This volume of new work explores the nature of verb serialisation in a range of languages from the Pacific region – both Austronesian and non-Austronesian. Serial verbs can be described linguistically as a sequence of verbs which behave as a single complex predicate. A particular focus of this book is the detailed examination given by most authors to the relationship of such uniclausal linguistic structures with the real world notion of eventhood. The book also makes a valuable addition to the description and analysis of serial verb constructions from the Pacific, a region which has generally been under-represented in cross-linguistic discussions of verb serialisation.
  • Senft, G. (Ed.). (2008). Systems of nominal classification [2nd ed.] (2). Cambridge: Cambridge University Press.

    Abstract

    This book addresses the fundamental linguistic question of how the perceived world is expressed through systems of nominal classification that are grammatically encoded in various languages. A team of leading international scholars reviews the whole spectrum of nominal classification, from gender systems through to numeral classifiers, providing cutting-edge theoretical interpretations and empirical case studies based on a wide range of languages. The volume presents ideas about the problems of classification, advances theory by proposing typological categories and clarifies the interface between anthropological and grammatical work. Focusing on systems that have a conceptual-semantic basis, the contributors reflect and represent approaches in nominal classification research. This invaluable reference work will appeal to linguists, anthropologists and psychologists alike, as well as specialists in languages as diverse as Australian, Amazonian, Mayan and Japanese.
  • Senft, G. (2011). The Tuma underworld of love: Erotic and other narrative songs of the Trobriand Islanders and their spirits of the dead. Amsterdam: John Benjamins.

    Abstract

    The Trobriand Islanders' eschatological belief system explains what happens when someone dies. Bronislaw Malinowski described essentials of this eschatology in his articles "Baloma: the Spirits of the Dead in the Trobriand Islands" and "Myth in Primitive Psychology" There he also presented the Trobrianders' belief that a "baloma" can be reborn; he claimed that Trobrianders are unaware of the father's role as genitor. This volume presents a critical review of Malinowski's ethnography of Trobriand eschatology - finally settling the "virgin birth" controversy. It also documents the ritualized and highly poetic "wosi milamala" - the harvest festival songs. They are sung in an archaic variety of Kilivila called "biga baloma" - the baloma language. Malinowski briefly refers to these songs but does not mention that they codify many aspects of Trobriand eschatology. The songs are still sung at specific occasions; however, they are now moribund. With these songs Trobriand eschatology will vanish. The e-book is made available under a CC BY-NC-ND 4.0 license. http://creativecommons.org/licenses/by-nc-nd/4.0/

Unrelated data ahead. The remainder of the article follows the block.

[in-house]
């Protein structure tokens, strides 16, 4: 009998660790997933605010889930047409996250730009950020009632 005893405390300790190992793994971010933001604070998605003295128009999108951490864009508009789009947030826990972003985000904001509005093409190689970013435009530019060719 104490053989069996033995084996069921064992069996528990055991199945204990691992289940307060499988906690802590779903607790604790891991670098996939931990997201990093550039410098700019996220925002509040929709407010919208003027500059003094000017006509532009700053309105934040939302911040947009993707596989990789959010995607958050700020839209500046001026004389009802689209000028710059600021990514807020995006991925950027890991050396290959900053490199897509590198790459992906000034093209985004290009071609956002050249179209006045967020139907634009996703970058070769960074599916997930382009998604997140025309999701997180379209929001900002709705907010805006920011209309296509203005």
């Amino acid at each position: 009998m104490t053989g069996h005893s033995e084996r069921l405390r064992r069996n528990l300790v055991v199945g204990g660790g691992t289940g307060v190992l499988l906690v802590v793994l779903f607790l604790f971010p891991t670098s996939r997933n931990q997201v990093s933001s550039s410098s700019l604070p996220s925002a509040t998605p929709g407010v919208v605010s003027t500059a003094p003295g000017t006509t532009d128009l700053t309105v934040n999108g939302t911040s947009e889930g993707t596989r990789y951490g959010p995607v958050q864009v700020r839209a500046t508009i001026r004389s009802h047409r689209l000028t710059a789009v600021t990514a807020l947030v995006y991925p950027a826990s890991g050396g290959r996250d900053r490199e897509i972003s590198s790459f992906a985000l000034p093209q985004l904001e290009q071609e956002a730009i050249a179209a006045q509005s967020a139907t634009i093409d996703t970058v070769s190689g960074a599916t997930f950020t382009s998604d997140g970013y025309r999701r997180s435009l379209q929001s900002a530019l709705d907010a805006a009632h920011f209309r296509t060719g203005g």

• Seuren, P. A. M. (2001). A view of language. Oxford: Oxford University Press.
  • Seuren, P. A. M. (2001). Sprachwissenschaft des Abendlandes. Eine Ideengeschichte von der Antike bis zur Gegenwart. Hohengehren: Schneider Verlaq.

    Abstract

    Translation of the first four chapters of Western linguistics: An historical introduction (1998)
  • Seuren, P. A. M. (1998). Western linguistics: An historical introduction. Oxford: Blackwell.
  • Skiba, R. (1998). Fachsprachenforschung in wissenschaftstheoretischer Perspektive. Tübingen: Gunter Narr.
  • Sotaro, K., & Dickey, L. W. (Eds.). (1998). Max Planck Institute for Psycholinguistics: Annual report 1998. Nijmegen: Max Planck Institute for Psycholinguistics.
  • Stivers, T. (2007). Prescribing under pressure: Parent-physician conversations and antibiotics. Oxford: Oxford University Press.

    Abstract

    This book examines parent-physician conversations in detail, showing how parents put pressure on doctors in largely covert ways, for instance in specific communication practices for explaining why they have brought their child to the doctor or answering a history-taking question. This book also shows how physicians yield to this seemingly subtle pressure evidencing that apparently small differences in wording have important consequences for diagnosis and treatment recommendations. Following parents use of these interactional practices, physicians are more likely to make concessions, alter their diagnosis or alter their treatment recommendation. This book also shows how small changes in the way physicians present their findings and recommendations can decrease parent pressure for antibiotics. This book carefully documents the important and observable link between micro social interaction and macro public health domains.